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Wildlife Removal Advice - Do All Bats Carry Rabies?

Do All Bats Carry Rabies?

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No, not all bats carry rabies. In fact, the percentage of bats affected by rabies is substantially lower than the percentage found in other species that are known carriers of the disease. As a matter of fact, less than half of 1% of all bats may contract rabies, and approximately 5% of sick bats turn out to be rabid.



These statistics are pretty comforting taking into consideration various gruesome headlines and stories circulating in the media that will have you believe that bats spread rabies more than any other wild animals, that hundreds of people die annually in the US because of bat rabies, or that urban bat colonies lead to more cases of rabies. Here are some facts:
  • Worldwide, 99% of people who have died of rabies have contracted the disease from rabid dogs;
  • In the US, a maximum of two people a year die of bat rabies;
  • Statistically speaking, in the US, it's more likely for someone to catch leprosy than it is for them to catch rabies from a bat;
  • Bat rabies is not airborne;
  • You cannot catch the disease by contact with an infected bat's guano or urine.
"I get it. Why all the drama, then?" Well, the truth is that for the better half of the last three decades, the majority of people who have contracted rabies in the US have contracted the disease from a bat. Nonetheless, to draw a conclusion from here that implies that rabies is highly widespread among bats would be totally wrong. What happens here is that when we see a larger sick animal, we can usually easily detect if they have rabies just by looking at them, and we stay away. However, when we see a small bat on the ground, we might not even notice that the animal is not looking well, and we jump right ahead to pick it up and save it. In order to avoid catching bat rabies, we don't need to eliminate bats, what we need is more education on the subject. With this purpose in mind, here are some things everyone should be aware of:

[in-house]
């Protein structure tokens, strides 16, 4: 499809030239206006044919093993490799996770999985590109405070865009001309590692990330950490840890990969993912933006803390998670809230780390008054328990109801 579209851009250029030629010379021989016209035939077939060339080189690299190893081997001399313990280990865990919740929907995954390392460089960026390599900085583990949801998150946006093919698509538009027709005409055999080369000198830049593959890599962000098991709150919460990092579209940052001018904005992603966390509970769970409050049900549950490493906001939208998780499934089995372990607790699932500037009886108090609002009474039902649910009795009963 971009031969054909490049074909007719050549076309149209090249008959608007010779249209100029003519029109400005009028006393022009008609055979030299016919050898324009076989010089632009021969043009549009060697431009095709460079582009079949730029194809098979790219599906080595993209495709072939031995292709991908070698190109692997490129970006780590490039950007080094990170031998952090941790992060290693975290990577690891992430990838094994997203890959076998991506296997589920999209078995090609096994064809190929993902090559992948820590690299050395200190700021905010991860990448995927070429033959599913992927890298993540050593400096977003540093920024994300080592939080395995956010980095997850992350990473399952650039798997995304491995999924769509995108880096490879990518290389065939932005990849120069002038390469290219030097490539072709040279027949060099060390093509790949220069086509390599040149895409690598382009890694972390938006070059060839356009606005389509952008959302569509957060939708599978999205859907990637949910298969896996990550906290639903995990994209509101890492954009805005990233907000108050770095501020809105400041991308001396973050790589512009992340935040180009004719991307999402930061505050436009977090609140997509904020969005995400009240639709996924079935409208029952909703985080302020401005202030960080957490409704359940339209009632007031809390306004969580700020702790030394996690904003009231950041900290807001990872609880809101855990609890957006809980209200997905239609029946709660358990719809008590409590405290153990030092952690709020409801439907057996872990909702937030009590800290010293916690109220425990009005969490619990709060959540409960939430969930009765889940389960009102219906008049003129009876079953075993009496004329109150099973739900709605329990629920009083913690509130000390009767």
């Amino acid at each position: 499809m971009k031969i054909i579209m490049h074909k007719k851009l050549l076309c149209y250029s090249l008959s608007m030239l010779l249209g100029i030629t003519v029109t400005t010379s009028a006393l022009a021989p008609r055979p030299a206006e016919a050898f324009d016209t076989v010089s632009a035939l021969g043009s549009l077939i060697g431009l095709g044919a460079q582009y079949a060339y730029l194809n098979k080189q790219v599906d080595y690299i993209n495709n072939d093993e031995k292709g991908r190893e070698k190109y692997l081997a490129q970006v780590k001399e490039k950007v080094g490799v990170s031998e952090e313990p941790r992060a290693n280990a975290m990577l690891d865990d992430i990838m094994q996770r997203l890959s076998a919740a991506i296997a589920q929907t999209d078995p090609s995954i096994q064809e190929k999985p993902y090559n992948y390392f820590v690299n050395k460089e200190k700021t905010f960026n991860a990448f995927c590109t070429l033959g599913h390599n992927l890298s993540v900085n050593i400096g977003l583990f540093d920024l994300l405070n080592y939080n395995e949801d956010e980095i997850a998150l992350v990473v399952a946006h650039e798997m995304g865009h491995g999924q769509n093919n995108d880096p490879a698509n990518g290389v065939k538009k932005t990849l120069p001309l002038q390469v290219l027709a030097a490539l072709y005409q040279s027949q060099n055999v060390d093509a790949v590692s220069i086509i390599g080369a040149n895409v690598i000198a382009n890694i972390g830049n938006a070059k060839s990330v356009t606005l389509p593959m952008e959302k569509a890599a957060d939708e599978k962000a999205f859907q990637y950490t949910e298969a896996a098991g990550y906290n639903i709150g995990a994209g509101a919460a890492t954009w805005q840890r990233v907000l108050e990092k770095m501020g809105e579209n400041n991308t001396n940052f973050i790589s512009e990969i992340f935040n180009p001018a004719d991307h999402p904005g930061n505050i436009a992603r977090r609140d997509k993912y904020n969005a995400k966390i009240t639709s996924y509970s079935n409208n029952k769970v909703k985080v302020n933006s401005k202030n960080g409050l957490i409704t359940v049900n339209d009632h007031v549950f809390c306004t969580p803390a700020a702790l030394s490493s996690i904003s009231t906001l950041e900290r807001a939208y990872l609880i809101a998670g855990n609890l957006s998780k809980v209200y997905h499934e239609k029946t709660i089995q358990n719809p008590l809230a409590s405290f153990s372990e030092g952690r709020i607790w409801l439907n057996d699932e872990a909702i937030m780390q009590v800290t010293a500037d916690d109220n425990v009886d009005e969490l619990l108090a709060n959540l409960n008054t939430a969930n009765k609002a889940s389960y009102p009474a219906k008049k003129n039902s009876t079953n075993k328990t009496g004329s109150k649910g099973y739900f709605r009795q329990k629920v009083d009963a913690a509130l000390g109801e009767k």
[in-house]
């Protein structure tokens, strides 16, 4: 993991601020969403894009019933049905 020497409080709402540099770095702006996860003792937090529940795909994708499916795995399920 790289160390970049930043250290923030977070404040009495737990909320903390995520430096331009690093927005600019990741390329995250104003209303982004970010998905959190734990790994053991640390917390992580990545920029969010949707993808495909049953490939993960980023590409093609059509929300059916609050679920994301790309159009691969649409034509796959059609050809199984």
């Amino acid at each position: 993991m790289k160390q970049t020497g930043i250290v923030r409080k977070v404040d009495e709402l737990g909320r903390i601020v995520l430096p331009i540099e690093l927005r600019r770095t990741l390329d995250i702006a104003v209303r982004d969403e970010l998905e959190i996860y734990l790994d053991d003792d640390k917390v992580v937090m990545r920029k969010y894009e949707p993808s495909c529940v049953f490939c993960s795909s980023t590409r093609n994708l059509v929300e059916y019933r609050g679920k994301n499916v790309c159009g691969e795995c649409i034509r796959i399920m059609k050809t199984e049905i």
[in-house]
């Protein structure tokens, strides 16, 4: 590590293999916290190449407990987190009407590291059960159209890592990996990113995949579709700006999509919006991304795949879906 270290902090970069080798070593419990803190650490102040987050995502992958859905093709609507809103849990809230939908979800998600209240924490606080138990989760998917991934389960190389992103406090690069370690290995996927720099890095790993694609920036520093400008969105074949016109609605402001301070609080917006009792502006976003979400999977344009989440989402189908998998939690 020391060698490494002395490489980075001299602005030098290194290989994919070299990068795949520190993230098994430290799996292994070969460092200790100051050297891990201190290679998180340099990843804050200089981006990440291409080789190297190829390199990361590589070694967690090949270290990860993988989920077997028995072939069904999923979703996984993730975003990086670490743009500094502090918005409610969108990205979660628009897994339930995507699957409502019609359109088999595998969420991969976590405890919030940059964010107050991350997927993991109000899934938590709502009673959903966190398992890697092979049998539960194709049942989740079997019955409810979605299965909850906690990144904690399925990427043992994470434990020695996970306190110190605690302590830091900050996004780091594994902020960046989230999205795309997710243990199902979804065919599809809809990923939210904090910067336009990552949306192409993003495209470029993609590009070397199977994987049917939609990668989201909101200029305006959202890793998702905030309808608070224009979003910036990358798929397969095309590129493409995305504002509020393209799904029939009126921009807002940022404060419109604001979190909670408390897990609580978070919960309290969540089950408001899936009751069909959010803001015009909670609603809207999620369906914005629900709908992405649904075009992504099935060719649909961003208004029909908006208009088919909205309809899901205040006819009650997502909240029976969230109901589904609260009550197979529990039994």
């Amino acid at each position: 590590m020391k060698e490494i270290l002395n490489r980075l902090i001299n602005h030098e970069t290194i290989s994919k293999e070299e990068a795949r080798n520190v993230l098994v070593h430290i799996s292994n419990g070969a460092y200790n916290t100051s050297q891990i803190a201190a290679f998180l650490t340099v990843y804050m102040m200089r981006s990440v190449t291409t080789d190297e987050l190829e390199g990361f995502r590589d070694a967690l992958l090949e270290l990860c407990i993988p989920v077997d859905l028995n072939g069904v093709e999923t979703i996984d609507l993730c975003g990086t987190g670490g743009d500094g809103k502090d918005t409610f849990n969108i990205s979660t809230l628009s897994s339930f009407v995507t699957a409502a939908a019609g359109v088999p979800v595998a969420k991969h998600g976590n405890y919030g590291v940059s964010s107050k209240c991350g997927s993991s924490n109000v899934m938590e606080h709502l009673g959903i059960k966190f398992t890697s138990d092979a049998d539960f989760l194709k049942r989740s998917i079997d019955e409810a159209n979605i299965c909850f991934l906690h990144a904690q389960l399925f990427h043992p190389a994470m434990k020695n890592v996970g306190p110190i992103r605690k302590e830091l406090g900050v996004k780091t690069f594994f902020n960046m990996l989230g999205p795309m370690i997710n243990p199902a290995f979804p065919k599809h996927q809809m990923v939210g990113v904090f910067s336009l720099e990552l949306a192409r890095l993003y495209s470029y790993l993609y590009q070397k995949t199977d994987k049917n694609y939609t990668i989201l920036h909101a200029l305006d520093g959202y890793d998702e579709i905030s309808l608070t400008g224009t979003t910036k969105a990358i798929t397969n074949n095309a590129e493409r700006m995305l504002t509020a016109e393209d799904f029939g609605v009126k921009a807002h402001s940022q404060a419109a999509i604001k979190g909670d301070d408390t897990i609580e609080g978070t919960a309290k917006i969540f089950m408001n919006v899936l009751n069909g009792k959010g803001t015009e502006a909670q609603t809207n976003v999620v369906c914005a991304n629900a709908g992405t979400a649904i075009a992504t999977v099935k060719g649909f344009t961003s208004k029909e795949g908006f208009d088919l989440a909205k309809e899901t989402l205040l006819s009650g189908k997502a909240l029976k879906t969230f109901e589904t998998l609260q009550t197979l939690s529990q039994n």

• If a bat is on the ground, it's almost certain that you're dealing with a sick bat;
  • Don't ever pick up a bat without wearing protective gloves;
  • Rabid bats can not only transmit the disease through biting, but also through saliva (if the saliva gets on a fresh wound);
  • Children need to be taught not to handle bats in uncontrolled environments;
  • All pets should be inoculated against rabies;
  • Although it's pretty hard to not notice the pain caused by a bat biting you, you should always consult with a health care professional if you wake up with a bat in your room, or if a child has been alone in a room where a bat has been discovered;
  • Intoxicated people who have had contact with a bat should be consulted by a medic, as should people with mental disabilities, even if they do not report a biting incident – it's always possible that the bat may have bitten them, but they didn't notice the bite due to their respective impairments.
  • Rabies is 100% treatable through post-exposure vaccination, but only if caught early. If post-exposure prophylaxis (PEP) is not administered in time, rabies is fatal.


For more information, you may want to click on one of these guides that I wrote:
How much does bat removal cost? - get the lowdown on prices.
How to get rid of bats - my main bat removal info guide.
Example bat removal photographs - get do-it-yourself ideas.
Bat job blog - learn from great examples of bat jobs I've done.

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